[FN 3] The Court [it its majority opinion] suggests that something like this might have occurred in 1791, but this would have required either a gigantic coach, a very tiny constable, or both—not to mention a constable with incredible fortitude and patience.

-Justice Alito discussing Justice Scalia’s opinion in United States v. Jones, and the confluence of 18th century law, the Fourth Amendment, and GPS searching technology.

I love when a SCOTUS opinion brings home the laughs.


SCOTUS: Warrantless GPS Tracking a Search Under 4th Amendment.

January 23, 2012

You can buy this doormat at Target .com for $18.99. I did.

Today in SCOTUS news, an apparent victory for privacy advocates and those who’d prefer to protect our Fourth Amendment rights against unreasonable searches and seizure.

As the AP reports:

The GPS device helped authorities link Washington, D.C., nightclub owner Antoine Jones to a suburban house used to stash money and drugs. He was sentenced to life in prison before the appeals court overturned the conviction.

Associate Justice Antonin Scalia said that the government’s installation of a GPS device, and its use to monitor the vehicle’s movements, constitutes a search, meaning that a warrant is required.

“By attaching the device to the Jeep” that Jones was using, “officers encroached on a protected area,” Scalia wrote.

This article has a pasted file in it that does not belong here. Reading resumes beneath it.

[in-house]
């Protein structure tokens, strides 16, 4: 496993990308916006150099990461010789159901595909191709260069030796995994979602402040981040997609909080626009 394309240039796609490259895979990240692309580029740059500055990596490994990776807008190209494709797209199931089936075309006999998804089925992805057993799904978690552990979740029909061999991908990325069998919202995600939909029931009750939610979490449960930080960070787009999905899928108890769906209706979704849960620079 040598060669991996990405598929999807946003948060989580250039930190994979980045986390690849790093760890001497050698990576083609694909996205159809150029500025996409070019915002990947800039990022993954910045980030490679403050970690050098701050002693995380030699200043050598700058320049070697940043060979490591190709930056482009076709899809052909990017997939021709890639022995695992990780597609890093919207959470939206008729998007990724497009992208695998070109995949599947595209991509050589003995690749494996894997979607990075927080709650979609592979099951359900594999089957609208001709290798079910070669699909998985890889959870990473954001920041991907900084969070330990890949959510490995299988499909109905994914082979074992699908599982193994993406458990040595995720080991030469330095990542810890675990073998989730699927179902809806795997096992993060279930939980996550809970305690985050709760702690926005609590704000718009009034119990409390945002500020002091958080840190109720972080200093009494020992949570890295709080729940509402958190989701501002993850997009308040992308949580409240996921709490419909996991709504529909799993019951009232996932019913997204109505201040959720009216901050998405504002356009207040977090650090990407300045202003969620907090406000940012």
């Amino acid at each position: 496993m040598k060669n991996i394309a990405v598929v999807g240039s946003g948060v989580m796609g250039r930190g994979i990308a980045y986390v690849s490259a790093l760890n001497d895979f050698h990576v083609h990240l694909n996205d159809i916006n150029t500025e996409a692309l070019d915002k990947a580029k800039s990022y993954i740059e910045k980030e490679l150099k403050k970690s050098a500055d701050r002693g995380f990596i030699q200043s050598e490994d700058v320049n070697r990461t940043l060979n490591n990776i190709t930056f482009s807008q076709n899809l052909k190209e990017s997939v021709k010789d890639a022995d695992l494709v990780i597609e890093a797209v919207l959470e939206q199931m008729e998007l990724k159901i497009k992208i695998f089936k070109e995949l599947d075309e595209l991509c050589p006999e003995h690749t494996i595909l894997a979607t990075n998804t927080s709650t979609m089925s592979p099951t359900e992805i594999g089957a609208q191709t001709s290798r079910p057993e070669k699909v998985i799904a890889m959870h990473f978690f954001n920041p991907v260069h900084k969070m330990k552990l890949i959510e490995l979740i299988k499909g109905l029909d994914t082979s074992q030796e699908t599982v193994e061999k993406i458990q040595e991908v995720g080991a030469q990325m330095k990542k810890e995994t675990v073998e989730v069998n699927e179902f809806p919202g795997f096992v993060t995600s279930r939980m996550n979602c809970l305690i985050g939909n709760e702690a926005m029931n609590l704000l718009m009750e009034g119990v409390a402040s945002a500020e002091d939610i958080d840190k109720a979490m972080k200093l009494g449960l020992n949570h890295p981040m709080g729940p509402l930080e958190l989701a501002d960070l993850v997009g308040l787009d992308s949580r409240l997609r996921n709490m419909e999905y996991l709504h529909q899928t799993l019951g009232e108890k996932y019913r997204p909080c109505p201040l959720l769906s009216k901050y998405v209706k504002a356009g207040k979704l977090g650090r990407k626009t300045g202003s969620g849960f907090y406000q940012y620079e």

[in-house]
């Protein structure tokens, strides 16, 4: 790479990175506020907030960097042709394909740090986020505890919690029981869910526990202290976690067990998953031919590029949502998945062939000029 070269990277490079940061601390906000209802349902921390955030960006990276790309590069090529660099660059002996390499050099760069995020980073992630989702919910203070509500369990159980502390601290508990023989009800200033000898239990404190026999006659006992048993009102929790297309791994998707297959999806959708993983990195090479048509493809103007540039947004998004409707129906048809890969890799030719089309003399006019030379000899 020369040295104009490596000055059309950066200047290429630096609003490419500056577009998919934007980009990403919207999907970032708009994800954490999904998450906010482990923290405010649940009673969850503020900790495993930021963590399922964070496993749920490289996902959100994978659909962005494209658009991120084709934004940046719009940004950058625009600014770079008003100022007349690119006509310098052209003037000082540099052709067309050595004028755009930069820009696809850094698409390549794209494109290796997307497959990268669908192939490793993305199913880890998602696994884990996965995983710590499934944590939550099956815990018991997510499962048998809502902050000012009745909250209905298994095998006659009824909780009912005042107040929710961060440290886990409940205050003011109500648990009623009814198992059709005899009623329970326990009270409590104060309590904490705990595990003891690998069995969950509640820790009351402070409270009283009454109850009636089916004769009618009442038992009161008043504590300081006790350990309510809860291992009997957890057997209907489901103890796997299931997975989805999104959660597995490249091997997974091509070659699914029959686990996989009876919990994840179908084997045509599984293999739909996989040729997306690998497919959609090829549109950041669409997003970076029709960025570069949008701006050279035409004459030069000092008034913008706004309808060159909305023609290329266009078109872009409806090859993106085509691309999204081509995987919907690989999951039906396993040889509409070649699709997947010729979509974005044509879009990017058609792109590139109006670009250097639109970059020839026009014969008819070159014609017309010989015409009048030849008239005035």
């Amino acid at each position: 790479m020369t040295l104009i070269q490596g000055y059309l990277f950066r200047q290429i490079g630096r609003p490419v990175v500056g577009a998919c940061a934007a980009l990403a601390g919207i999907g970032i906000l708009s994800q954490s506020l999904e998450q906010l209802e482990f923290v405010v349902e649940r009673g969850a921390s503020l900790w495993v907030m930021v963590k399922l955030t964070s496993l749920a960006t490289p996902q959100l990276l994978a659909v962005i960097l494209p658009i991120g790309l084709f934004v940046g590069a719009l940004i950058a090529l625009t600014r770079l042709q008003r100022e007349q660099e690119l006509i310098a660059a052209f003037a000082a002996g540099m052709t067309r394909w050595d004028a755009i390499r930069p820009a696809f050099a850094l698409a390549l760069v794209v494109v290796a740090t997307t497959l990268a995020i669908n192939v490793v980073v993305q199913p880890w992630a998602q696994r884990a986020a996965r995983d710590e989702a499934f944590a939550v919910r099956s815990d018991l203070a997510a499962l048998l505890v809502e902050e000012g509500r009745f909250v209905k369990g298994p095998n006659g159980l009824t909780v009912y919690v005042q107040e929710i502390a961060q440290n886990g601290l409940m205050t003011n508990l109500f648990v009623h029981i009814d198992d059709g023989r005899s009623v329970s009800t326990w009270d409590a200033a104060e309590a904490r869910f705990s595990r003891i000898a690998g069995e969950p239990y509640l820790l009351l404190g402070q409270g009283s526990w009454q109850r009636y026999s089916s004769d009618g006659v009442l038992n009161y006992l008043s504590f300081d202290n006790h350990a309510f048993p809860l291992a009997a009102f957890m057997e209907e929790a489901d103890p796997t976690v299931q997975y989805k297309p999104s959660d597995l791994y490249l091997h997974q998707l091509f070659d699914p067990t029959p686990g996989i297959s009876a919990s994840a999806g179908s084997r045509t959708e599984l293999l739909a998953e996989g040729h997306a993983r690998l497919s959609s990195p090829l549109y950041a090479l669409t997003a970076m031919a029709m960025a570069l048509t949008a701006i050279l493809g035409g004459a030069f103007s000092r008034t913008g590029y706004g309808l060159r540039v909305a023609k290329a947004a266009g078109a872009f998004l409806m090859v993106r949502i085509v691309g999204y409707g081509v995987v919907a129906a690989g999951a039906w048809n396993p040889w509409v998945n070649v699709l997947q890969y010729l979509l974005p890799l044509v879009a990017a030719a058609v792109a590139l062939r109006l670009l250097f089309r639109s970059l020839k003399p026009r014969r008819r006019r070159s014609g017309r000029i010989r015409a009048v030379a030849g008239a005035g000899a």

All nine justices agreed that the placement of the GPS on the Jeep violated the Fourth Amendment’s protection against unreasonable search and seizure.…

Justice Samuel Alito also wrote a concurring opinion in which he said the court should have gone further and dealt with GPS tracking of wireless devices, like mobile phones. He was joined by Justices Ruth Bader Ginsburg, Stephen Breyer and Elena Kagan.

From the little I’ve read about the ruling, it seems like the majority, under Scalia, drew a physical distinction whereas Alito drew a more theoretical line. I look forward to reading a gander at the full opinion.

It’s always a good day for me when the SCOTUS upholds our rights to be free from unreasonable state intrusion in an era when so much government is champing at the bit to take those rights away.

Read move over at NPR’s site and and listen to Nina Totenberg’s take on the matter.

Update [12.50]: Here’s a link to the Jones opinion.

Update [16.34]: Orin Kerr at The Volokh Conspiracy has some thoughts about the case.

Update [18.34]: My former criminal procedure professor Donald Tibbs has some thoughts that were picked up by AP

The Supreme Court’s decision is an important one because it sends a message that technological advances cannot outpace the American Constitution…. The people will retain certain rights even when technology changes how the police are able to conduct their investigations.